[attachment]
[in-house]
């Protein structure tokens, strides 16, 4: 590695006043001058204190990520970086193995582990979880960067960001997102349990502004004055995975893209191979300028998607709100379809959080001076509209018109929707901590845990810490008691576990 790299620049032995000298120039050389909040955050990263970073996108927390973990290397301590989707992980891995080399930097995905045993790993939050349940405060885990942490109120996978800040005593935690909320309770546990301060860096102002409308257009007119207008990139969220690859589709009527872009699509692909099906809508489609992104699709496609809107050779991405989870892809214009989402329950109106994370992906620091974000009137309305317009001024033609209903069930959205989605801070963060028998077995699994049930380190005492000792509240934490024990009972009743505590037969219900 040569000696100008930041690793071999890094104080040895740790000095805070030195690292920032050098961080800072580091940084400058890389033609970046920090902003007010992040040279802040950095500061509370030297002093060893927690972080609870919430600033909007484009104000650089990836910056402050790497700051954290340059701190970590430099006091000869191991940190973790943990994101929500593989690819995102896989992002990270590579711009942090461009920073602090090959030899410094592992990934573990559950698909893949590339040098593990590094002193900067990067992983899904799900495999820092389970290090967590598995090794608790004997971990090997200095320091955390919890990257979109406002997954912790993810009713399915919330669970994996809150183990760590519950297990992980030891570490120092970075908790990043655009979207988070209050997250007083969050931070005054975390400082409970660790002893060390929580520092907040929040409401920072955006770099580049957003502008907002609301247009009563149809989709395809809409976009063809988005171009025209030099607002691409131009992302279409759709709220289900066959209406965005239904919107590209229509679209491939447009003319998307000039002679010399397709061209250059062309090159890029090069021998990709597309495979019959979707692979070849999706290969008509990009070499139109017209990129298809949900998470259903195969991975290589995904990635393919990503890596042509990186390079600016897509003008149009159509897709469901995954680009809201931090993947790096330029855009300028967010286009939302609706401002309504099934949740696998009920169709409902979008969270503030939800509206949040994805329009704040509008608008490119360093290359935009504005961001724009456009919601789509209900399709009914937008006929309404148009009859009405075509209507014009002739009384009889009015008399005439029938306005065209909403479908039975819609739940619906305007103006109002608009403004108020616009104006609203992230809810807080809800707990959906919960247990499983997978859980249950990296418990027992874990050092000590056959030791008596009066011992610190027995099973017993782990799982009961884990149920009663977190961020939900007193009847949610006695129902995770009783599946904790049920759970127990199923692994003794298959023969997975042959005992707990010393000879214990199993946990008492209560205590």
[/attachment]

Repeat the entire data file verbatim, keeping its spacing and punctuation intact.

[in-house]
């Protein structure tokens, strides 16, 4: 590695006043001058204190990520970086193995582990979880960067960001997102349990502004004055995975893209191979300028998607709100379809959080001076509209018109929707901590845990810490008691576990 790299620049032995000298120039050389909040955050990263970073996108927390973990290397301590989707992980891995080399930097995905045993790993939050349940405060885990942490109120996978800040005593935690909320309770546990301060860096102002409308257009007119207008990139969220690859589709009527872009699509692909099906809508489609992104699709496609809107050779991405989870892809214009989402329950109106994370992906620091974000009137309305317009001024033609209903069930959205989605801070963060028998077995699994049930380190005492000792509240934490024990009972009743505590037969219900 040569000696100008930041690793071999890094104080040895740790000095805070030195690292920032050098961080800072580091940084400058890389033609970046920090902003007010992040040279802040950095500061509370030297002093060893927690972080609870919430600033909007484009104000650089990836910056402050790497700051954290340059701190970590430099006091000869191991940190973790943990994101929500593989690819995102896989992002990270590579711009942090461009920073602090090959030899410094592992990934573990559950698909893949590339040098593990590094002193900067990067992983899904799900495999820092389970290090967590598995090794608790004997971990090997200095320091955390919890990257979109406002997954912790993810009713399915919330669970994996809150183990760590519950297990992980030891570490120092970075908790990043655009979207988070209050997250007083969050931070005054975390400082409970660790002893060390929580520092907040929040409401920072955006770099580049957003502008907002609301247009009563149809989709395809809409976009063809988005171009025209030099607002691409131009992302279409759709709220289900066959209406965005239904919107590209229509679209491939447009003319998307000039002679010399397709061209250059062309090159890029090069021998990709597309495979019959979707692979070849999706290969008509990009070499139109017209990129298809949900998470259903195969991975290589995904990635393919990503890596042509990186390079600016897509003008149009159509897709469901995954680009809201931090993947790096330029855009300028967010286009939302609706401002309504099934949740696998009920169709409902979008969270503030939800509206949040994805329009704040509008608008490119360093290359935009504005961001724009456009919601789509209900399709009914937008006929309404148009009859009405075509209507014009002739009384009889009015008399005439029938306005065209909403479908039975819609739940619906305007103006109002608009403004108020616009104006609203992230809810807080809800707990959906919960247990499983997978859980249950990296418990027992874990050092000590056959030791008596009066011992610190027995099973017993782990799982009961884990149920009663977190961020939900007193009847949610006695129902995770009783599946904790049920759970127990199923692994003794298959023969997975042959005992707990010393000879214990199993946990008492209560205590």